Use the arrows below to navigate through the tutorial.
You are now on the Grants Databases page. Click on Arizona Guide to Grants, then click on the green button that says Enter the Guide Online. You are now logged in to the database.
Please note that you must be using a public library computer or on the library's WiFi to gain access to this database.
Click on the blue Search Funder Profiles button.
The first step to using this database is to Choose a Funder Record Set in the dropdown menu.
You will most often wish to select Open funders as their funding deadlines may be more timely for your project. You may wish to view funders not currently accepting proposals to broaden your knowledge of who is giving in your subject areas for further relationship building that may lead to a grant in the future.
With the Open option selected, do a keyword search for: education
You should see a list of about 600 results. This is quite a few records to go through, so try to be as specific as possible with what your project is about. Perhaps on reflection, you are really concerned with adult education.
With the Open option selected, do a keyword search using phrase searching for: adult education
How many records did you find?
Another way to narrow your results list is to use multiple keywords or phrases to search for more relevant funders. For example, if your project is to increase public awareness of an environmental issue, you may want to find funders with both the words advocacy and environment in them.
The Arizona Guide to Grants uses plus (+) signs to make sure that all of your search terms are present in a record to narrow your list of search results.
Do a keyword search for: +advocacy +environment
Take a look at some of the funder records. You should see both advocacy and environment somewhere in the record.
A final way to narrow your search to exclude unwanted results from your list is by using a minus (-) sign. For example, you may want to see a list of funders interested in literacy, but not computer literacy.
Your keyword search should be: +literacy -computer
You can also use the + and - signs with more than two terms. Here are two examples:
When you do a keyword search for +environment +water -climate, what types of funders will you see?
You can increase the number of relevant results by including synonyms for your keywords.
Funders interested in children, for example, may also use the words infant, youth, children, boys, girls, teenagers, etc. in their records.
To do this in the Arizona Guide to Grants, type all of the words into the keyword search box.
With the Open option selected, do a keyword search using for: children youth
How many results did you get for the children youth keyword search?
The final tip to find more funders who may be interested in your topic is to use a wildcard.
For example, to find variations of the word child, you would do a keyword search for child*.
This will bring back funder records that have words like child, children, or child's in them.
Now that you have learned about keyword searches, let's move on to the criteria search. Go back to the "Funder Profiles Search Page."
This database allows you to search for funders using predefined criteria to find grantmakers with specific interests.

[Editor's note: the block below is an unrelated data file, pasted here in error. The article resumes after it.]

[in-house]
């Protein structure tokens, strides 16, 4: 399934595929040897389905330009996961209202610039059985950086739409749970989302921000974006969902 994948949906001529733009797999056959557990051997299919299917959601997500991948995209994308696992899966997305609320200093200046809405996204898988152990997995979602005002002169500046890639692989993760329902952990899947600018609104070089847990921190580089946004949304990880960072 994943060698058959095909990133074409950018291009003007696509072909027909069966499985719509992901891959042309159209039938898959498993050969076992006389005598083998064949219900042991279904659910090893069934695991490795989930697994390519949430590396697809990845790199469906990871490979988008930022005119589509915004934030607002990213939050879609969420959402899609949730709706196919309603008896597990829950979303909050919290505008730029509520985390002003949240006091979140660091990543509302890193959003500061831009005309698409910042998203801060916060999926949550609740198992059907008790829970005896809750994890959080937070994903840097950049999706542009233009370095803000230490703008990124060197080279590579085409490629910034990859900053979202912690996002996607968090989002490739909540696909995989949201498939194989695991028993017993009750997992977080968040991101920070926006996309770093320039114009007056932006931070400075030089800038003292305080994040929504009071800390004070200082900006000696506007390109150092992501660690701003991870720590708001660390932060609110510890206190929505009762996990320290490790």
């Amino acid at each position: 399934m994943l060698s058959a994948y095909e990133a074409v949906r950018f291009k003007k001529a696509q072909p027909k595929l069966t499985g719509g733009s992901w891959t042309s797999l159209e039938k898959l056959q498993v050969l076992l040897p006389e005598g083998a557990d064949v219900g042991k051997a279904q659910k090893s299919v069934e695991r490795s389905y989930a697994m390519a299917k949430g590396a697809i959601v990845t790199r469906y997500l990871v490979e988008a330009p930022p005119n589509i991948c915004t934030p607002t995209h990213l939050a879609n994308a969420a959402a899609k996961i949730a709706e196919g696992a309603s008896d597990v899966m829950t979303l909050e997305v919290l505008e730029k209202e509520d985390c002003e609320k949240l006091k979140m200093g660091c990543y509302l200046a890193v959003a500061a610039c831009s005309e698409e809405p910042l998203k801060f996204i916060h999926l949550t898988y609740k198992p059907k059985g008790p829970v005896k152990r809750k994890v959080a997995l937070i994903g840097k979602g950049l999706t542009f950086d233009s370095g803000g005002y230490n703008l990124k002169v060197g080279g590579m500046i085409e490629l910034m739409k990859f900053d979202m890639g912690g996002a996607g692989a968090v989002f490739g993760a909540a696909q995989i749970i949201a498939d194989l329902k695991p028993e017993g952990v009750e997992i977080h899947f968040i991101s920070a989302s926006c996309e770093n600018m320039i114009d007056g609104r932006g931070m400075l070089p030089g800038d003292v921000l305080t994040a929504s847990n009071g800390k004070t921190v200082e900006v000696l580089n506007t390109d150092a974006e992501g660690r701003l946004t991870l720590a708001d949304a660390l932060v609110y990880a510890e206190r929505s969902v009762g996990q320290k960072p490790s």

As explained by the Arizona Guide to Grants, "Some funders do not enter text into all the fields that describe their preferences, but simply 'flag' a preference as a 'yes' or 'no' in our database. Flagged preferences will not turn up in a keyword search; for these, you need a criteria search."
Scroll down the page until you see 3. Criteria Search.
You will need to choose the type of criteria search you wish to perform by selecting either AND or OR from the drop down menu under "Choose search type."
AND searches will require all of the criteria you select from the list to appear in the funder record. This generally helps you narrow the list to more relevant funders.
OR searches will allow funder records in your results list that have at least one of the criteria you select from the list. This search strategy will increase the number of results you see, but the funders may not be as relevant to your project's requirements.
Select the following items from the criteria search:
Under "Areas of Interest," mark the boxes next to Arts & Humanities and Religious Causes. Under "Target Groups," mark the box next to Family. Use the AND criteria search and see how many results you get by clicking the Search button.
How many results did you get?
Now click the Back button at the top of the result list and change your criteria search to an OR search and see how many results you get.
You should now have around 500 results. That is the difference between using AND and OR in the criteria search.
The final way to search the database is to combine the Keyword Search with the Combination Search. Simply add keywords using the search strategies we discussed earlier along with your selection of criteria search boxes.
This will require your keyword input to match with funder records that list an interest in the criteria you have checked.
Congratulations, you now know how to search the Arizona Guide to Grants database!
If you have any questions about using this database, please contact Pima County Public Library staff by calling Infoline at (520) 791-4010 or by emailing us at firstname.lastname@example.org.
Please enter your name and email address to retrieve a copy of your completed quiz.
You can enter multiple email addresses separated by commas. If you are doing this for a class, you may need to enter your instructor's email address also.